The government is planning to replace safeguard duty introduced in July 2018 to protect domestic manufacturers with a basic customs duty which will rise to 20% in a phased manner over the next 2-3 years.
As the safeguard duty on imported solar cells and modules from China and Malaysia ceases to exist in July and is likely to be replaced with 20% basic customs duty (BCD), the viability of Indian solar cells and module manufacturers based out of special economic zones (SEZ) will be threatened, if they are not allowed parity with the domestic tariff area (DTA) manufacturers.
As FE reported earlier, the government is planning to replace safeguard duty introduced in July 2018 to protect domestic manufacturers with a basic customs duty which will rise to 20% in a phased manner over the next 2-3 years.
SEZ based manufacturers believe the viability of their operations — 60% of the total solar cells manufacturing in India and around 50% of solar modules manufacturing are based in SEZs — will be affected as their buyers in the domestic tariff area (DTA) will have to pay BCD. The sale by SEZ manufacturers in India is considered as exports.
Unlike BCD, under safeguard duty, the SEZ manufacturers were treated on par with DTA manufacturers.
Avinash Hiranandani, Global CEO of Renewsys, which operates a 750 MW module manufacturing capacity in Hyderabad SEZ, said, they have recommended that same parity as safeguard duty should be implemented when the BCD is introduced.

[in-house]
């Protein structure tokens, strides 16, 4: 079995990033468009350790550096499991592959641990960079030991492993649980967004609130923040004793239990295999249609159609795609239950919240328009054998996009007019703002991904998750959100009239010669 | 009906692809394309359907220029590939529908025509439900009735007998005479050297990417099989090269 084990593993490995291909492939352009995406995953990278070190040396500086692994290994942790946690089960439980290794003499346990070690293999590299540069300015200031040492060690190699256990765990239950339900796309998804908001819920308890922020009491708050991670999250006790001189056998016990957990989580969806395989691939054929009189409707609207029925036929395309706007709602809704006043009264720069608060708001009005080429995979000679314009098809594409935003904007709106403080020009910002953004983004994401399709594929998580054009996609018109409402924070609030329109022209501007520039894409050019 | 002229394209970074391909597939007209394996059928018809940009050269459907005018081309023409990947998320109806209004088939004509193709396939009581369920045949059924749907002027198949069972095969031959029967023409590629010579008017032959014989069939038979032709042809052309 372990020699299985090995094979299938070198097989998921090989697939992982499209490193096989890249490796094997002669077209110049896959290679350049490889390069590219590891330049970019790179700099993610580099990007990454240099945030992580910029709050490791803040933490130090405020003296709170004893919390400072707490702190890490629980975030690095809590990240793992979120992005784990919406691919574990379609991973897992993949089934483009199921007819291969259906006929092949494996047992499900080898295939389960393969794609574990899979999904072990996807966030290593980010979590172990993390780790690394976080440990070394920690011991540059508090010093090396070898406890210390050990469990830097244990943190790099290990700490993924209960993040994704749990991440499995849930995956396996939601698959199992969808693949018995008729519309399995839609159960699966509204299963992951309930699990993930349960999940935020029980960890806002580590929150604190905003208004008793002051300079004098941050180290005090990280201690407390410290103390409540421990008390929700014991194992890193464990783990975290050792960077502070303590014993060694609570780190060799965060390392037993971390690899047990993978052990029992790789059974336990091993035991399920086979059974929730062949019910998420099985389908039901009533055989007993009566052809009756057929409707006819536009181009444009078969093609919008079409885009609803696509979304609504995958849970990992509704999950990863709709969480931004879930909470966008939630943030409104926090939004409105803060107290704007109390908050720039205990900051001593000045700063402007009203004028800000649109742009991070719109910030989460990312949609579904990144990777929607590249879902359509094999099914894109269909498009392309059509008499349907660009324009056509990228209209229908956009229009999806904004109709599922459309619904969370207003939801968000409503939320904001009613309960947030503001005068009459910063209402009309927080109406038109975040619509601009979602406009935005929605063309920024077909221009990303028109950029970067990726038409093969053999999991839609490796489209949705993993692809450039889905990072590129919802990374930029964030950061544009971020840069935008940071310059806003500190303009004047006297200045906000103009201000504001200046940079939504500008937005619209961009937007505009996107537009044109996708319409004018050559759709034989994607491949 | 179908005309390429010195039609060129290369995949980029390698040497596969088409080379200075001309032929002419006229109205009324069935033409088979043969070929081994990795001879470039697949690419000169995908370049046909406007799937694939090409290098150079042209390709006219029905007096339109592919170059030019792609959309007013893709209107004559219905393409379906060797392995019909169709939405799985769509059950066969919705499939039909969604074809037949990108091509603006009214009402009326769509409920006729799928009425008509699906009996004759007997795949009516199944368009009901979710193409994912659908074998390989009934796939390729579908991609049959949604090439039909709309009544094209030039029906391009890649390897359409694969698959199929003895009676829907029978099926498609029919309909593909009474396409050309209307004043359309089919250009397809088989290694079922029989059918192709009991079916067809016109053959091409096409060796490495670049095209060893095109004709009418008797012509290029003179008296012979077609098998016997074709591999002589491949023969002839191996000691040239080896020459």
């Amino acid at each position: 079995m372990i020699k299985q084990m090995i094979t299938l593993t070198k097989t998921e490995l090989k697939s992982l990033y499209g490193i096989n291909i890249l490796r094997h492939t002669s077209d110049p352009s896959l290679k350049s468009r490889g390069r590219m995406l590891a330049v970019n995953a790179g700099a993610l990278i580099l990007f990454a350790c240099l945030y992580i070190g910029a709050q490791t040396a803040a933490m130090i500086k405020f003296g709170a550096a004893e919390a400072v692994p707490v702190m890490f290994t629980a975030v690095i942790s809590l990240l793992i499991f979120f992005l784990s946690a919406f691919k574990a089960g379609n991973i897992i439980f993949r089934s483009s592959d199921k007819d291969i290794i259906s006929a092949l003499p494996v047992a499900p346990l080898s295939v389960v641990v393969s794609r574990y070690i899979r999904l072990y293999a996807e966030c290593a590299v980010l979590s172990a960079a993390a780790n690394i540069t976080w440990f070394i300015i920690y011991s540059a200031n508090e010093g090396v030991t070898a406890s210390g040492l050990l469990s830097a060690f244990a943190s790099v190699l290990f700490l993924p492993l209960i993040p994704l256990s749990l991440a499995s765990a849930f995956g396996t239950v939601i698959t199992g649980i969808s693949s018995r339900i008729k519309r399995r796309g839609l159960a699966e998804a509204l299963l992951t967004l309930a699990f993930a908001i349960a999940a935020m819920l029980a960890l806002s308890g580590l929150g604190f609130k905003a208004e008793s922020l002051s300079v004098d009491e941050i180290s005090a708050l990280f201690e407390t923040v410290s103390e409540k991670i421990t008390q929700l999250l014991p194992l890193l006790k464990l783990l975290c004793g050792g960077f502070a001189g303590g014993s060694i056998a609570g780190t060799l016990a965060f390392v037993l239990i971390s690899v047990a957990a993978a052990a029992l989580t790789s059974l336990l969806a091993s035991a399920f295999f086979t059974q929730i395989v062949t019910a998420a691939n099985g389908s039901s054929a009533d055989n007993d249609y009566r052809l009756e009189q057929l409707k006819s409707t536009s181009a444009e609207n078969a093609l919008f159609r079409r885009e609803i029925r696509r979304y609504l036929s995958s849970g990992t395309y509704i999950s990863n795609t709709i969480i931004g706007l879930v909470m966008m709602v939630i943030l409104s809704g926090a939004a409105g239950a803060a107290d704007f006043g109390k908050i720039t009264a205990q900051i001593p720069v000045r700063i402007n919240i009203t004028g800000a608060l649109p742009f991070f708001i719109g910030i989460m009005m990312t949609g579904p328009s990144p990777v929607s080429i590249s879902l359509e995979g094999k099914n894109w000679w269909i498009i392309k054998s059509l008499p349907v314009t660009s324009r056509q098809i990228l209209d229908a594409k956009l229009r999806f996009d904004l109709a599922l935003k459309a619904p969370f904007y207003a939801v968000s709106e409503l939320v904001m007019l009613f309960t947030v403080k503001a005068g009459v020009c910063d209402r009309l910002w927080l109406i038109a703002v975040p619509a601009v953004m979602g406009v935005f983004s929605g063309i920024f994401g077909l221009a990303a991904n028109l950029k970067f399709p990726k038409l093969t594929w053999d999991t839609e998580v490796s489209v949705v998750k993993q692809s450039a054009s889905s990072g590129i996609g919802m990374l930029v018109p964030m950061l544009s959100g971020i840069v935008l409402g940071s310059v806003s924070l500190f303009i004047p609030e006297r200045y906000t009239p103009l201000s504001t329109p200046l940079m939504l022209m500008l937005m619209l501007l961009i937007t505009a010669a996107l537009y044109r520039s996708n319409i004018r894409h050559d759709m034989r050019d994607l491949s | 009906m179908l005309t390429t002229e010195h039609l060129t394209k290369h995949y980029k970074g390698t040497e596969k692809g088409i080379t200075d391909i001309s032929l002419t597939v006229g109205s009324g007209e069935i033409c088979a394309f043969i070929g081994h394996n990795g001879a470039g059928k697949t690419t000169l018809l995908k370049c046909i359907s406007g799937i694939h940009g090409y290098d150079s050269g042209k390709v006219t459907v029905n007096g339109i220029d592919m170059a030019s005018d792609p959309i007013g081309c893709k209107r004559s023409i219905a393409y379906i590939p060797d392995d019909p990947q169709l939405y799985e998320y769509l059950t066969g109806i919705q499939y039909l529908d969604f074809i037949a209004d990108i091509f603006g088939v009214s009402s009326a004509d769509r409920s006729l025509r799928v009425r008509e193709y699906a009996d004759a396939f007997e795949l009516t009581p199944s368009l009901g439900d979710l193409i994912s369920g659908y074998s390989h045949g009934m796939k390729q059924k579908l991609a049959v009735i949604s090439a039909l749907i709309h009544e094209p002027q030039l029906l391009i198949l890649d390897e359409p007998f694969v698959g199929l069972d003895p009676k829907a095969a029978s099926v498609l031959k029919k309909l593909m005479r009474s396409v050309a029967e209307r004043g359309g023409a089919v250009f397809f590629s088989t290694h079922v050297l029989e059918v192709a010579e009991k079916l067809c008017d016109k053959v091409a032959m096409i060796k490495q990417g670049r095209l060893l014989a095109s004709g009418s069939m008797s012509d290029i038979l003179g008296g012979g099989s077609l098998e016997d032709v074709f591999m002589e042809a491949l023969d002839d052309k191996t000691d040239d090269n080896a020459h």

However, if the tariff is applied then a lot of manufacturers will move out of the SEZ.
Though the migration may not be possible for everyone as it will depend on how deep inside the SEZ they are embedded, and also, how much fund they would need for that. It will also require time. “The plea was to give everyone at least 6-9 months or one-year time to move out if the BCD is implemented without resolving the SEZ issue,” Hiranandani said.
When contacted by FE, a senior MNRE official said that they are aware of the situation. “We are working with all the concerned stakeholders —ministry of finance, commerce, and revenue along with manufacturers — to resolve the issue. We expect some clarity to emerge by next week,” the MNRE official said.
The SEZ manufacturers believe, if they are not treated on par with DTA, the concept of ‘Atmanirbhar Bharat’ and ‘vocal for local’ will move one step behind.
“Everyone wants to invest money. Even the industry players who are very nicely placed to invest on expansion and have acquired the land, taken approval from the pollution control board, all they need is capacity expansion, will find it difficult to move without this clarity. People who want to expand the capacity by 3GW- 4GW will suddenly find the capacities cut by half if this BCD parity doesn’t happen,” Hiranandani said.
Saibaba Vutukuri, CEO of Vikram Solar, which operates 1.2 GW solar module manufacturing facility based out of SEZ in Falta, West Bengal, said, “Government must take necessary steps to protect the investments already made by the manufacturing facilities in SEZ by taking up the matter with the concerned ministries to provide exemption and to ensure that DTA and SEZ based units are placed on a similar footing,” Vutukuri said.
Being fair to the solar panel manufacturers in DTA, they want the duty to be levied at the earliest as they are facing the wrath of cheap Chinese panel imports post the lockdown. “The Chinese manufacturers have further reduced the panel prices after the lockdown, reducing the prices to below 18 cents per watt peak from 23 cents before the lockdown. “It would be very difficult for any manufacturer to make a decent return with such wafer-thin margins,” Hiranandani said.